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How to avoid late-night eating

Mitch Felipe Mendoza

ANN – Do you start your day with a positive vibe, a healthy breakfast, and an energy-booster workout, but find it challenging to control eating late at night?

Most people can perform well during the day when it comes to eating and exercise, but struggle to address some lifestyle issues late at night.

Eating behaviours later in the day should be given more attention to, especially at this time (while we are experiencing the negative health effects brought about by the pandemic) for long-lasting weight control and health management.

I discussed in my previous article the best time to exercise that can match your goals, lifestyle and body type. In the latter part, I mentioned eating most of your calories during the earlier part of your day and avoiding food intake close to bedtime.

This week, I will focus on strategies to avoid late-night eating so you can avoid health issues and continue to achieve your fitness and weight goals.

A 2020 study published in the Journal of Clinical Endocrinology and Metabolism shows that eating late at night may contribute to weight gain due to a higher increase in blood sugar (higher by 18 per cent) and lower fat burn while you sleep (lower by 10 percent). To manage your weight, you need to maximise your calorie burn not only during your waking hours but even while you are asleep. You can only achieve this by getting the right amount of movement, eating the right amount of food, and giving importance to recovery – everything should be combined with the proper timing of exercise and food intake.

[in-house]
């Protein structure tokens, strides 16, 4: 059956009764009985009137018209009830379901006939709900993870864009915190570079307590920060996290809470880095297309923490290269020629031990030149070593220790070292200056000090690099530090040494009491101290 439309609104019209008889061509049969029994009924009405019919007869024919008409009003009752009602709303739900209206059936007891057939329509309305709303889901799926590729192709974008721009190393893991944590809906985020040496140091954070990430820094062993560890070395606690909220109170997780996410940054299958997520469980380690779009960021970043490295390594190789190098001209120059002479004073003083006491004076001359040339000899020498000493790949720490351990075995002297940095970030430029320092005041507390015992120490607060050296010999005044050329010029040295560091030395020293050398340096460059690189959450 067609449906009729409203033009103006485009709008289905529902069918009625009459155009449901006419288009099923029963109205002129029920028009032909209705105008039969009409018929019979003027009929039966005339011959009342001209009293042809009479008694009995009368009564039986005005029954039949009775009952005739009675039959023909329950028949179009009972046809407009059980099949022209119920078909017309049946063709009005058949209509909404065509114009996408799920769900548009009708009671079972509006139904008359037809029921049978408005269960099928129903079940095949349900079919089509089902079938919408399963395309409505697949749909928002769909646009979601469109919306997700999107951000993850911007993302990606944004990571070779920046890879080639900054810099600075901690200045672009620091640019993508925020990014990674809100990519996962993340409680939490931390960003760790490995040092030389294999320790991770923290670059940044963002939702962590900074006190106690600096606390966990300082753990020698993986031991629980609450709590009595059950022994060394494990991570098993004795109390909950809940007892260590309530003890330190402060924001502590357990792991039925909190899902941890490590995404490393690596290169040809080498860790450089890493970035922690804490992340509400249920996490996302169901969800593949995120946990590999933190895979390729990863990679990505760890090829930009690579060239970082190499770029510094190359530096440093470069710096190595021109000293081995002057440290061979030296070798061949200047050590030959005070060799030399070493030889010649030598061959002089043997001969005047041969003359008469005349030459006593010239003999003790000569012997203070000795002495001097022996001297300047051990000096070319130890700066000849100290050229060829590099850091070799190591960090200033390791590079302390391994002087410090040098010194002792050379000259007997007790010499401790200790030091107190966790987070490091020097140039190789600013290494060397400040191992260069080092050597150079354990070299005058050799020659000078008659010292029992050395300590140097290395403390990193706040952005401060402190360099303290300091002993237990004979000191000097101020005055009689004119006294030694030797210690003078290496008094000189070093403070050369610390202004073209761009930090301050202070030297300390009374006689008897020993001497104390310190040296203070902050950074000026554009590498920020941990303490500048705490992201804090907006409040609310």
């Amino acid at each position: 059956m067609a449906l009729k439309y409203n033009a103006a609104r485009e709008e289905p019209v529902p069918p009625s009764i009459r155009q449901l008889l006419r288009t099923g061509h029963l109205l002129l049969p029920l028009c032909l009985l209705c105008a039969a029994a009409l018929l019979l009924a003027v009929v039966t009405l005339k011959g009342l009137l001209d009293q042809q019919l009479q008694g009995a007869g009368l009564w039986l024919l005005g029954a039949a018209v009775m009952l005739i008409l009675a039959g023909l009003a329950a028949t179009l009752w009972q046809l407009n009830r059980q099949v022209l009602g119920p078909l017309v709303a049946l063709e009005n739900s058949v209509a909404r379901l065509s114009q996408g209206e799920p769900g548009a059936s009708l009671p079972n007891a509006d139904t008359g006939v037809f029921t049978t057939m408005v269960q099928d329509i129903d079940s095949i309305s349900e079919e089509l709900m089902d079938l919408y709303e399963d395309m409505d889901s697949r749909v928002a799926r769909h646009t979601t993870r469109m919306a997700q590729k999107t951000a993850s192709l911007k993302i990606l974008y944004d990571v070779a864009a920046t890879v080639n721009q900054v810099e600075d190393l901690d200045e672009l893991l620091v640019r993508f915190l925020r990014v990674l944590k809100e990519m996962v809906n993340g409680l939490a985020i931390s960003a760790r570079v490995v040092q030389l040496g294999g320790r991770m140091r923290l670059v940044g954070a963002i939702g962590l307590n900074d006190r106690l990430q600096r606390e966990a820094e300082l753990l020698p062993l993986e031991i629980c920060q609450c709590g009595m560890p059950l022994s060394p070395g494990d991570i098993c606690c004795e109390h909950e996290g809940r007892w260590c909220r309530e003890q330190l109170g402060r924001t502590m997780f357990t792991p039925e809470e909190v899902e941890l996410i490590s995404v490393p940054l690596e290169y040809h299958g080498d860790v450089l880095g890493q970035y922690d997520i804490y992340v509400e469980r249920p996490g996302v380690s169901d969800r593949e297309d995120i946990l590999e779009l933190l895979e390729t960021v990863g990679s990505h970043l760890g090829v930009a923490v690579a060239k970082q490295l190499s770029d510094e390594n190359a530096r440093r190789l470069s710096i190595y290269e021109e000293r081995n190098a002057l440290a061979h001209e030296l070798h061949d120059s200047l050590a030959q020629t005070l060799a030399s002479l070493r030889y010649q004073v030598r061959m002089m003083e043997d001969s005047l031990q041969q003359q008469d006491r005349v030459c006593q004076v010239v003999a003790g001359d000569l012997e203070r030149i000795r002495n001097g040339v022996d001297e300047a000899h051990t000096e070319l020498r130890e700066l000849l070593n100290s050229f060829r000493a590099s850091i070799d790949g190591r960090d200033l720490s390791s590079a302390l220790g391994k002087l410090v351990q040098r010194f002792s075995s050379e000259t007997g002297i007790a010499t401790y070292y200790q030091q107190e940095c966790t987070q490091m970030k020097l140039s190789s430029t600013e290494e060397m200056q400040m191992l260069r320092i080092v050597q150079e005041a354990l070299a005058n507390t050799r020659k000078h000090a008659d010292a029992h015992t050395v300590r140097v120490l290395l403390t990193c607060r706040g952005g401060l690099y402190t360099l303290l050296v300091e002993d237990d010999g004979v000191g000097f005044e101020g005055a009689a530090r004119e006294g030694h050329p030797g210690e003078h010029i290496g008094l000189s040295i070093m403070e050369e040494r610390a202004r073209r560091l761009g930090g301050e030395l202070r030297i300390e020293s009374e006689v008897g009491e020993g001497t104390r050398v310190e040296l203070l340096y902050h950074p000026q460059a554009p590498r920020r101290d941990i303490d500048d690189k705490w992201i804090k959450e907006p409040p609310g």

Eat during your most active hours during the day when your energy is high and your brain is fully functioning

Consume most of your calories during the early part of your day (breakfast or lunch) so you can maximise your energy in performing the most important tasks for the day needed by your body and brain. Strategically match the timing of your meals with your activities.

You need to have a well-conditioned body so you can perform well in your fitness and/or sports activities, daily household chores, daily errands, and your job requiring your physical energy. You should be mentally sharp during the day so you can perform the most- needed mental tasks for problem-solving, concentration, planning, organising, learning new skills, and control over emotions and behaviours.

Stay away from lifestyle habits that can contribute to disturbed sleep such as late-night eating, intense physical activities, and drinking caffeine.

You don’t need extra calories late at night because you should be preparing your body already for rest and sleep. Late-night eating can disrupt your body clock, which can lead to more serious health problems such as insomnia, impaired fat metabolism, mental issues, gastrointestinal problems, and cardiovascular diseases.

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